The relationship between paralegals and court reporting firms is a vital and important component in the deposition process. It’s interesting to study the dynamics of that relationship in the marketplace and determine what can be done to improve or strengthen the bond.
A great place to begin the discussion is centered on the attitude that paralegals and/or court reporting firms might take toward their relationships.
Attitude is Everything
As a paralegal, you may believe that all court reporting firms are created equally and provide the same levels of service, follow up, and work product. If that were the case, then the only determining factor would be cost. In other words, cost should only be the single concern if everything is 100% equal when you are reviewing the options for service providers. If, however, that is not the case and there are many differences in the level of service and communication you may be getting from your court reporting firm, cost may not and should not be the only consideration. When it comes to selecting, building and maintaining a relationship with a court reporting firm, it may be a myth that cost is the only determining factor.
Most of the depositions are scheduled by paralegals, not the attorneys. Once the attorney comes down the hall and requests that a deposition be scheduled, it then becomes the paralegal’s responsibility from that point moving forward to ensure that the details of the scheduling and the coordination of the deposition is taken care of. At that point, the relationship that is in place with the court reporting firm really comes into focus.
The strength or weakness of a relationship can reflect positively or negatively on the paralegal doing the scheduling if there are issues with the court reporting firm or the communication, coordination, and work product are not up to the expectation level of the paralegal; sometimes it can be a good news/bad news situation. The good news was that the paralegal saved a few dollars on the service; the bad news was that the service wasn’t up to the expected standards, and the attorney and clients are wondering why. Creating better relationships between paralegals and their service providers will create far stronger relationships between the paralegals and their respective attorneys and firms because it reflects in a more positive manner on the paralegal.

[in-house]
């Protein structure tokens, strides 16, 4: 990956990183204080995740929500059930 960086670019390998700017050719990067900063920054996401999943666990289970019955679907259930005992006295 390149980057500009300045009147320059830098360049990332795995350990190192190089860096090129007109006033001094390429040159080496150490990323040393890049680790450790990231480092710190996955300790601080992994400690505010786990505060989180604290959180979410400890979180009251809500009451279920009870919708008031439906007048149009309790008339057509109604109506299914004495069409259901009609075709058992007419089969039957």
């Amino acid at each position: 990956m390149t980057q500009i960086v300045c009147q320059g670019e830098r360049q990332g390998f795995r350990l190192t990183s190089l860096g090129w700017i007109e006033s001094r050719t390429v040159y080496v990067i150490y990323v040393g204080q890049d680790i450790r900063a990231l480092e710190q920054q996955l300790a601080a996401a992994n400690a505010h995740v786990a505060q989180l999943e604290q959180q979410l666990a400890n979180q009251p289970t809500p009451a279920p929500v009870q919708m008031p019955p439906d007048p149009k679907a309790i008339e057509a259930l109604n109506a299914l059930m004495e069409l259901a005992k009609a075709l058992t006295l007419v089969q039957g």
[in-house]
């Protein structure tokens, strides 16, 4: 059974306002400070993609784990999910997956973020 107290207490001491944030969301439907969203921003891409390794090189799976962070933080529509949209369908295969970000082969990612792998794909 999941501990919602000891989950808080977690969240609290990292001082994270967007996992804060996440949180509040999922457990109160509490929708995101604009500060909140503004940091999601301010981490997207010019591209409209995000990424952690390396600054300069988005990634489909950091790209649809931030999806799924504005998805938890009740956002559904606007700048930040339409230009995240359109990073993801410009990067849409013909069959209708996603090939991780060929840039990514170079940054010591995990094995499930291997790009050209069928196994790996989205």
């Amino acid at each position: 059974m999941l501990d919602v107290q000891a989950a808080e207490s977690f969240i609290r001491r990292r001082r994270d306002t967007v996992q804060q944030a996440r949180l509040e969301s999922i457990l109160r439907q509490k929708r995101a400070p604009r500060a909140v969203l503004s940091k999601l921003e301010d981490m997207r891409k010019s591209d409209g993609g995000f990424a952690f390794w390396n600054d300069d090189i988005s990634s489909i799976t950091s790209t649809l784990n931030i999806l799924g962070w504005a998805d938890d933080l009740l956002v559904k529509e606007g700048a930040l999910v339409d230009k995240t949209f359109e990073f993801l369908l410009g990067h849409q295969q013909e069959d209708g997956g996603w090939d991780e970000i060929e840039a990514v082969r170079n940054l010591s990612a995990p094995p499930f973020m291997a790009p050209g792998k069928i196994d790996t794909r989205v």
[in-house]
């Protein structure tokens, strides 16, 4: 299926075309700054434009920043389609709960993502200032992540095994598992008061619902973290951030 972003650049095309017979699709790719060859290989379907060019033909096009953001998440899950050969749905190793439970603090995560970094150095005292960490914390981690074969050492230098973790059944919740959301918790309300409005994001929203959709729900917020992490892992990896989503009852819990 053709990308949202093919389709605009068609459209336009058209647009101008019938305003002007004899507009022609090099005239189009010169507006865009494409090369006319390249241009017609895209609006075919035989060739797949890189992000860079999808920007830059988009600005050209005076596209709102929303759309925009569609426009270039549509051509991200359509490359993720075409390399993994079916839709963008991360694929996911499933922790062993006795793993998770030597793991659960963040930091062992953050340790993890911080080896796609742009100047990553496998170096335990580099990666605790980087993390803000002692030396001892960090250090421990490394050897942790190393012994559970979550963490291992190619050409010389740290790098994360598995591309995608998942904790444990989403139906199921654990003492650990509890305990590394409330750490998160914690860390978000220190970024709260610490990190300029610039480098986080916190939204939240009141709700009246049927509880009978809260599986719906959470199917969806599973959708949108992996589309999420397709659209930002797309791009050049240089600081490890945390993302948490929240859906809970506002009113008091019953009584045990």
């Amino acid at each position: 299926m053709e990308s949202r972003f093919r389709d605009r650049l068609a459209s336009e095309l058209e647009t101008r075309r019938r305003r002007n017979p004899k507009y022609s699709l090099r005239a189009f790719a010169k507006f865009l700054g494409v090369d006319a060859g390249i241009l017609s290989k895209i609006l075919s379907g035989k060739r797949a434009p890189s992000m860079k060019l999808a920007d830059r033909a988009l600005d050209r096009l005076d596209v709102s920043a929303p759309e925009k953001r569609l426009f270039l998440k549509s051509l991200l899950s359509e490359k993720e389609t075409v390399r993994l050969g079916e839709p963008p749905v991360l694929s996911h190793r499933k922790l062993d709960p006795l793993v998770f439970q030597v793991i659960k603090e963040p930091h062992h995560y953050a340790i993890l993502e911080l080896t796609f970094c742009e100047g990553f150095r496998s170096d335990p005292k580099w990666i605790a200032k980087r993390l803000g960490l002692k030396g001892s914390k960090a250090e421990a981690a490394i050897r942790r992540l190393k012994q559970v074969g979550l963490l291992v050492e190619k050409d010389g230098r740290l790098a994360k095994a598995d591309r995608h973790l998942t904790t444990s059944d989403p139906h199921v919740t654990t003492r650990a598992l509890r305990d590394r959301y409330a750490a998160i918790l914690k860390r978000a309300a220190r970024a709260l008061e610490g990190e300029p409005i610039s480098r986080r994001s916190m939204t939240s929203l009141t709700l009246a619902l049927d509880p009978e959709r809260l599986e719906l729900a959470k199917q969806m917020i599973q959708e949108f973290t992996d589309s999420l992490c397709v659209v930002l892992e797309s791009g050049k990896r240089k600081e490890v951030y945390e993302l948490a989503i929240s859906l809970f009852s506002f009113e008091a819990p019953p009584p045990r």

Some questions to review might be:
- Is my current court reporting relationship meeting my expectations?
- Do I have the level of communication and follow up that I want?
- Can I improve the relationship?
From a court reporting firm’s vantage point, it is critical to understand that not all court reporting firms are created equal, nor do they all provide the same levels of service to the marketplace. These relationships that are forged with their clients is a first priority above all other factors. As a court reporting firm, guarding against complacency in the relationship is important. Establishing accounts and creating relationships with clients is extremely important, but maintaining the high levels of service, communication, and work product over a long period of time is as important or even more important to the success of that relationship. Many times, complacency can be a detrimental factor between court reporting firms and paralegals, and should be avoided at all costs.
The questions for a court reporting firm might be very similar to the questions that a paralegal might ask, but from the vantage point of a court reporting firm:
- Is the firm meeting the expectations of our clients, the paralegals and attorneys?
- Are we providing the level of communication, follow up, and work product that our clients expect?
- Can we improve the relationships we have built and are continuing to build?
As we discussed earlier, the attitude you take toward these relationships can help or hinder the ultimate success or failure of these very same relationships moving forward. Are these relationships just vendor relationships providing services or partnerships providing the pathways to future success?